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How Safe are Suncreens?
By Jamell Andrews
When people go to the store to buy sunscreen, they assume that the products they purchase are safe and effective. Whether you purchase sunscreen for trips to the beach, lounging poolside, or for everyday protection against the sun's rays, you probably expect to be able to rely on your sunscreen to protect you from sun damage.
The reality, however, is that the majority of sunscreens in the United States offer inadequate protection from the sun. Many of them also contain ingredients that are harmful to our health.
When you consider the fact that many Americans rely on sunscreens to protect them from sunburns and skin cancer, it is a bit shocking to realize that some manufacturers use ingredients that are actually harmful to our health.
Approximately 1 out of every 9 brands of sunscreen does not offer protection from UVA radiation. UVA rays are the ones that are linked to immune system problems, skin damage and aging, and possibly skin cancer. Though the FDA does not currently require that manufacturers include protection from UVA radiation, the better sunscreens offer it anyway.
UVB rays cause sunburn, and while most sunscreens do provide at least some protection against these harmful rays, most of the products contain ingredients that break down in the sun. These chemical breakdowns can occur in minutes or hours, and when it happens, UV radiation gets through to our skin. In fact, some of the chemicals in sunscreens release free radicals in sunlight, causing damage to our DNA and cells. Others build up over time in our bodies or the environment.
Keeping this in mind, consumers would be wise to exercise caution when relying on sunscreen labels to determine how long their sunscreen is going to be effective, or if it is actually going to be effective at all.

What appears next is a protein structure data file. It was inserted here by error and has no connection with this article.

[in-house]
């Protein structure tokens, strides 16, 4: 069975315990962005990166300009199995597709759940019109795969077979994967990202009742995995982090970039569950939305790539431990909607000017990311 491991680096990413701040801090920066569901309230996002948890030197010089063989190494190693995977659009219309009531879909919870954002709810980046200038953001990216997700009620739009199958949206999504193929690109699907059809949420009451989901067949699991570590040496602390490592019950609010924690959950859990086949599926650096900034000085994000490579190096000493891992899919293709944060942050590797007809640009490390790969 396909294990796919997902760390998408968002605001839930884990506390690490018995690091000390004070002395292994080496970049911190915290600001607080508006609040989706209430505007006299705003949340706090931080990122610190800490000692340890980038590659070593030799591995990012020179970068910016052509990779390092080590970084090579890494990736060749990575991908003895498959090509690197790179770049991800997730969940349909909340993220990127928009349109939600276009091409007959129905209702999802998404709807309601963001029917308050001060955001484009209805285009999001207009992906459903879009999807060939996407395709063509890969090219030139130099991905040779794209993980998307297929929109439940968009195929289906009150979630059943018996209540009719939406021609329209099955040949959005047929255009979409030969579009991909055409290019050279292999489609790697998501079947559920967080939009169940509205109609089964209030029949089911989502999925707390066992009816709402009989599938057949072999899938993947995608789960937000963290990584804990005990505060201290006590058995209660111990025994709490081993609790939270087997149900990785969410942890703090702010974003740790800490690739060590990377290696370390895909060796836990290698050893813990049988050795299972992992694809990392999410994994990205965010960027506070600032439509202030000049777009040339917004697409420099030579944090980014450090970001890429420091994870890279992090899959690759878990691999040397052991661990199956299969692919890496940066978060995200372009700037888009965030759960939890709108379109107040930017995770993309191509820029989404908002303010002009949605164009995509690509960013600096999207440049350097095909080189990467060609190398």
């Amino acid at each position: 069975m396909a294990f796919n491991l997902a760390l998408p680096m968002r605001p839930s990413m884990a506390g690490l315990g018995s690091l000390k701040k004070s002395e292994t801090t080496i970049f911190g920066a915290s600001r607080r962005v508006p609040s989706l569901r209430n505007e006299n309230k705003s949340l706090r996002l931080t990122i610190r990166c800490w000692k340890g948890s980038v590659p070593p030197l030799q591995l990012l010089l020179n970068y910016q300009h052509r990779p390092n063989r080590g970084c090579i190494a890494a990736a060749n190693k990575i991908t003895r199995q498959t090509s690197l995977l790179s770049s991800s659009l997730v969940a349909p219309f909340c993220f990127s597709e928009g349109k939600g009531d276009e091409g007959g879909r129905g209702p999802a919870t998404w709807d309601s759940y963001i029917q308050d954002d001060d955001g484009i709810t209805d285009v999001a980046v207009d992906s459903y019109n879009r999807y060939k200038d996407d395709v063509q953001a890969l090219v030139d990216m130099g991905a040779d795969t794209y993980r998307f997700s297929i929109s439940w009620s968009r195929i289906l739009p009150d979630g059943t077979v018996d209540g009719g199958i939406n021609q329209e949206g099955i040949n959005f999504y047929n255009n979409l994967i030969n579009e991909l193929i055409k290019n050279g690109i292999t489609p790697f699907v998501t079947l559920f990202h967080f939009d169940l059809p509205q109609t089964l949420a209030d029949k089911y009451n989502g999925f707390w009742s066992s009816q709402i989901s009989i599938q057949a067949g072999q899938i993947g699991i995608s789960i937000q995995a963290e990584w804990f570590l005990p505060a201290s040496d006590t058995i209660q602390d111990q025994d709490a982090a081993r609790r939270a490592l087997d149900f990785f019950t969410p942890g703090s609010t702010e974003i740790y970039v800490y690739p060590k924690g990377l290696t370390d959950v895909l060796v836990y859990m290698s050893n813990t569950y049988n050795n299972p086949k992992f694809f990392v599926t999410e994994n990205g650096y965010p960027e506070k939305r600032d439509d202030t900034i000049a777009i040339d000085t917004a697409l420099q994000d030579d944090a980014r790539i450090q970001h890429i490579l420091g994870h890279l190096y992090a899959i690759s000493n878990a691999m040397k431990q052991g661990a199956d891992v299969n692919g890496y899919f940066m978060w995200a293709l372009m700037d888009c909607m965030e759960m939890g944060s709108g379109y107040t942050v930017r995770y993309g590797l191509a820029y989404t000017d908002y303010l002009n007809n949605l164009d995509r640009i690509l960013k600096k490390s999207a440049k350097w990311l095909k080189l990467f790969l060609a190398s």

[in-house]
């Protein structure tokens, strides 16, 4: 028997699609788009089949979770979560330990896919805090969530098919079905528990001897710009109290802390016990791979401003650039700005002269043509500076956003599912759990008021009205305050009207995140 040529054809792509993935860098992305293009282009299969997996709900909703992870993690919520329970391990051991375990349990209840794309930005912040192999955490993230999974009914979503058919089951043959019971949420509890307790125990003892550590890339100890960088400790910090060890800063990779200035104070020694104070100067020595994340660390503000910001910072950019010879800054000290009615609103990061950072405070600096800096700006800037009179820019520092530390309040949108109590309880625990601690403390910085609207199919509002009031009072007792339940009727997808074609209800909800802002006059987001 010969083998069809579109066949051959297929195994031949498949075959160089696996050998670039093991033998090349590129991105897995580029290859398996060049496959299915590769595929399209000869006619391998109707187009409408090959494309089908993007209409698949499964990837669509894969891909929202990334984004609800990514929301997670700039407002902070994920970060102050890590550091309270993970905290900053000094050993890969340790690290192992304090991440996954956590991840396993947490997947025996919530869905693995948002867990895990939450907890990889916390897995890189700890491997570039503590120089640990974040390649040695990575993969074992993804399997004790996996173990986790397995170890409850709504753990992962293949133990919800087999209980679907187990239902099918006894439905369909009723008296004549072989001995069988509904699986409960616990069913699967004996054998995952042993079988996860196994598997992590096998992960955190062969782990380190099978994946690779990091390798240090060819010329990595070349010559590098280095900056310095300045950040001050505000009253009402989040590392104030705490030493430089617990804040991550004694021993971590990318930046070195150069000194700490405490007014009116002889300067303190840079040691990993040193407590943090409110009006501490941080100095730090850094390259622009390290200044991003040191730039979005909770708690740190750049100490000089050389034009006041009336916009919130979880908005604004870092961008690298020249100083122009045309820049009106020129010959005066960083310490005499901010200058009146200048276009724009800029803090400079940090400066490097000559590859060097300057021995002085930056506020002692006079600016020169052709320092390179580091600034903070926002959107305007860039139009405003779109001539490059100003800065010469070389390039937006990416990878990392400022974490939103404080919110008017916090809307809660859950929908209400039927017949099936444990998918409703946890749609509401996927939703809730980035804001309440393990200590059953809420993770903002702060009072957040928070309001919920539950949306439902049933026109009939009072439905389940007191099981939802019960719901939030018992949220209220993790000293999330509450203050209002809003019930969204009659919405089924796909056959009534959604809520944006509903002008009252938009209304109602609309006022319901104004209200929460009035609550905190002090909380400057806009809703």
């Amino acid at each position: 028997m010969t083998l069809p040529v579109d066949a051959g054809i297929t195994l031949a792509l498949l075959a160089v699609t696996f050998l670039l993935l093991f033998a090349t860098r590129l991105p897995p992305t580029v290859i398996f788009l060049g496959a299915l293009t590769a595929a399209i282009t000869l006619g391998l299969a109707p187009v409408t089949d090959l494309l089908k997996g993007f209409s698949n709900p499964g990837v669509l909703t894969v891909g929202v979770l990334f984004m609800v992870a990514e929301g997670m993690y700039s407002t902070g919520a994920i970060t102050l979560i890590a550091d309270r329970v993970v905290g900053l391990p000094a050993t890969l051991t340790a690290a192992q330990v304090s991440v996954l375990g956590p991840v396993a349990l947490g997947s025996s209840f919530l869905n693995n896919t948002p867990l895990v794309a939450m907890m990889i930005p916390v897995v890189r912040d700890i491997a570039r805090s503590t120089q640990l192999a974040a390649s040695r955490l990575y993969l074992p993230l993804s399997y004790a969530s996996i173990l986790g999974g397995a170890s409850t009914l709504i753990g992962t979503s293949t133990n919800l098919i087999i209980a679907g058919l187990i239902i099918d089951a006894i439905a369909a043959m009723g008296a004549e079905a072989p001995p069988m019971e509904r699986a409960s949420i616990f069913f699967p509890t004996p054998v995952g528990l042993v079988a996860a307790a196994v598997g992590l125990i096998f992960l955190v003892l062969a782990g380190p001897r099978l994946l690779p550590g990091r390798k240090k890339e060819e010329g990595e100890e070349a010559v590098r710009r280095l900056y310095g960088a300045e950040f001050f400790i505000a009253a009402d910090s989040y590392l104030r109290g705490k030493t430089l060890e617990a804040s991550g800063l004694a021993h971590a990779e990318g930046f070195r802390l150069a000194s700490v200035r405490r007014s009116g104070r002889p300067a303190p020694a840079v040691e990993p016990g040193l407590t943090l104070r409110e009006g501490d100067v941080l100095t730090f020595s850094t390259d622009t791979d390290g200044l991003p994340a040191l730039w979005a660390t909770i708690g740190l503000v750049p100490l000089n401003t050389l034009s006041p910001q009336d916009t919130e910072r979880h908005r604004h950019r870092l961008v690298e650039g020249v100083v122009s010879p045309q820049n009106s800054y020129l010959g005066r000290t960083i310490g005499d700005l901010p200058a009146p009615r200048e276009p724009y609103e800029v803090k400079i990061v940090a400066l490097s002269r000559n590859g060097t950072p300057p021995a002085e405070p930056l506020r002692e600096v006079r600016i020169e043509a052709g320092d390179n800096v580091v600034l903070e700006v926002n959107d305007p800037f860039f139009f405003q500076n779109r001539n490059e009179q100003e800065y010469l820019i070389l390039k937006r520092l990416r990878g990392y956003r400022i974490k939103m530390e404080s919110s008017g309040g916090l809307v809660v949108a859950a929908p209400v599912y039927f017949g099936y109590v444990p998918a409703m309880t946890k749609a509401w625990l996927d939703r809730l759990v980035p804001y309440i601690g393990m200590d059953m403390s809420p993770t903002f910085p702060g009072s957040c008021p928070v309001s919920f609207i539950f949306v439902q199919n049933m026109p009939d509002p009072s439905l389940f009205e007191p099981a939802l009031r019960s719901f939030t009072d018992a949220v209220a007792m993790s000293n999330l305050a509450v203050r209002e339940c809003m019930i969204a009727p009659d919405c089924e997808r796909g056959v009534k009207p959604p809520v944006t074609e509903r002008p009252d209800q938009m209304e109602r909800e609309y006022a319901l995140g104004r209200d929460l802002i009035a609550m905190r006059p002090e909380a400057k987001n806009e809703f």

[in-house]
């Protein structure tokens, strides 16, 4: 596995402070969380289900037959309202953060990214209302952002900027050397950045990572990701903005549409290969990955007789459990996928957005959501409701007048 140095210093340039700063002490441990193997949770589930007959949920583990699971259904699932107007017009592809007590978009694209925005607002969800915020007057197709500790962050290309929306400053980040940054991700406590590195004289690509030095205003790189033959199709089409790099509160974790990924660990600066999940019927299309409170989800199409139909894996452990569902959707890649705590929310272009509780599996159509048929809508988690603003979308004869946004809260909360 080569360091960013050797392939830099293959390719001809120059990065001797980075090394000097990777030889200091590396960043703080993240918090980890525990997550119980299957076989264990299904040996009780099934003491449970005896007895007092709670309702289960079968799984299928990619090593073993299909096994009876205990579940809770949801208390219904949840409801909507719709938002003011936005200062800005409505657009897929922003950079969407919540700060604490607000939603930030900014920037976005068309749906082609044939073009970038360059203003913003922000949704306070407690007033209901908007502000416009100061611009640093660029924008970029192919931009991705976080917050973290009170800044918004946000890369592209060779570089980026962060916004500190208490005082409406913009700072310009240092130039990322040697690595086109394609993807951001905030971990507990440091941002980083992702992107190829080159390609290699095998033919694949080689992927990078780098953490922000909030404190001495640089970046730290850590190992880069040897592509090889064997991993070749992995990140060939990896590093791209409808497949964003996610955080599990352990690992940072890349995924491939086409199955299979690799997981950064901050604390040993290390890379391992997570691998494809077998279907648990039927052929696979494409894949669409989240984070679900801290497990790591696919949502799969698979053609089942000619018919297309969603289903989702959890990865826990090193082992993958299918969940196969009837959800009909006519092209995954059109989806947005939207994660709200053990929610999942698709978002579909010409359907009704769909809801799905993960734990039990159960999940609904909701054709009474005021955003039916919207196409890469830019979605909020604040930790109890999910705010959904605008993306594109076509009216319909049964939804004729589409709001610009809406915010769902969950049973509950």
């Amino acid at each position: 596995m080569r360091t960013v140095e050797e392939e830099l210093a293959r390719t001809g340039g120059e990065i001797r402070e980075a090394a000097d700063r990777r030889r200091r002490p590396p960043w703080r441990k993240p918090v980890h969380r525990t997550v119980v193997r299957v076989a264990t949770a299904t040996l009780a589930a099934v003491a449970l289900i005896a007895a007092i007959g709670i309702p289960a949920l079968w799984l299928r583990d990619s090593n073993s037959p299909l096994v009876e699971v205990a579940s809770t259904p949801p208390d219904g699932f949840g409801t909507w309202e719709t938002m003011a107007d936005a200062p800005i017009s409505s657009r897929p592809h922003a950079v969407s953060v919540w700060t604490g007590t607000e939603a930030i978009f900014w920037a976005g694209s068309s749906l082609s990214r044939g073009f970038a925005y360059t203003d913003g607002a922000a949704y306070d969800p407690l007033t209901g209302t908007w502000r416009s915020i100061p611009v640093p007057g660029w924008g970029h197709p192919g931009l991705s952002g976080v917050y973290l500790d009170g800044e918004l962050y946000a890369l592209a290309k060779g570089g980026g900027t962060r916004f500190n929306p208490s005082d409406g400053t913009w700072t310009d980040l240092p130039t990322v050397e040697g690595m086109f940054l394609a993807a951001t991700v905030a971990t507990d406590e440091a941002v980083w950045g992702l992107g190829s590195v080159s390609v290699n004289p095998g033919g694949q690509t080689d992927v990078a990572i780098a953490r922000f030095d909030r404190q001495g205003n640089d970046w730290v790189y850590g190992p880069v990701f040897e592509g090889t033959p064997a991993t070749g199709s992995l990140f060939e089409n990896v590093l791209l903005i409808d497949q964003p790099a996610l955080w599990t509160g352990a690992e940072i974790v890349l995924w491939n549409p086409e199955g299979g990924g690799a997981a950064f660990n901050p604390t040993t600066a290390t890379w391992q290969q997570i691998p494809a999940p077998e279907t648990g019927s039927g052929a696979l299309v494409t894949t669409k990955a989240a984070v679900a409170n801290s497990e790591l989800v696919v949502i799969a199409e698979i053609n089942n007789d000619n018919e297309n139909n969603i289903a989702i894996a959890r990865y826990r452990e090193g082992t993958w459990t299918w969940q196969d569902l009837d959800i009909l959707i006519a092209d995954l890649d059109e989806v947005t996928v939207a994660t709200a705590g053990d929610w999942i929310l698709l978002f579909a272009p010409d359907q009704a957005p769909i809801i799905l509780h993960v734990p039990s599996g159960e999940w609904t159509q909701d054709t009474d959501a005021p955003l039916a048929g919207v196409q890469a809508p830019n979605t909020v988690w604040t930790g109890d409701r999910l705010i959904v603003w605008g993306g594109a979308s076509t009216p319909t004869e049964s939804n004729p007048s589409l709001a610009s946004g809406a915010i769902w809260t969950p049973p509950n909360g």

Independent research has shown that there are more than 600 products on the market containing sunscreens that are unstable and break down in the sun. Some of these unstable ingredients are:
Octinoxate (Octyl methoxycinnamate)
Avobenzone (Parsol 1789, Butyl methoxydibenzoylmethane)
Nano titanium dioxide
How to find safe Sunscreens
If you want to find the safest sunscreens, you can check out the Environmental Working Group's website. The EWG is a non-profit organization that provides information to help protect public health and the environment. They recommend several different brands of sunscreens that they have tested. They also provide complete breakdowns of the ingredients in each product tested so that consumers can clearly see which ingredients pose a certain risk and learn why they are hazardous.
It is difficult to guess at what the far-reaching health implications may be regarding our continuous exposure to the hazardous chemicals that are used in so many sunscreens. Companies are not required by the federal government to test the ingredients that they are putting into sunscreens before they put them on the market, so it is difficult to tell at this point just how damaging these products may wind up being.
To be safe, do your research before purchasing any products. Staying informed is the best way to keep your family, and yourself, safe and healthy.
Jamell Andrews is a regular contributor to the Parenting Journals and is a strong believer in healing naturally first, especially when it comes to infants.
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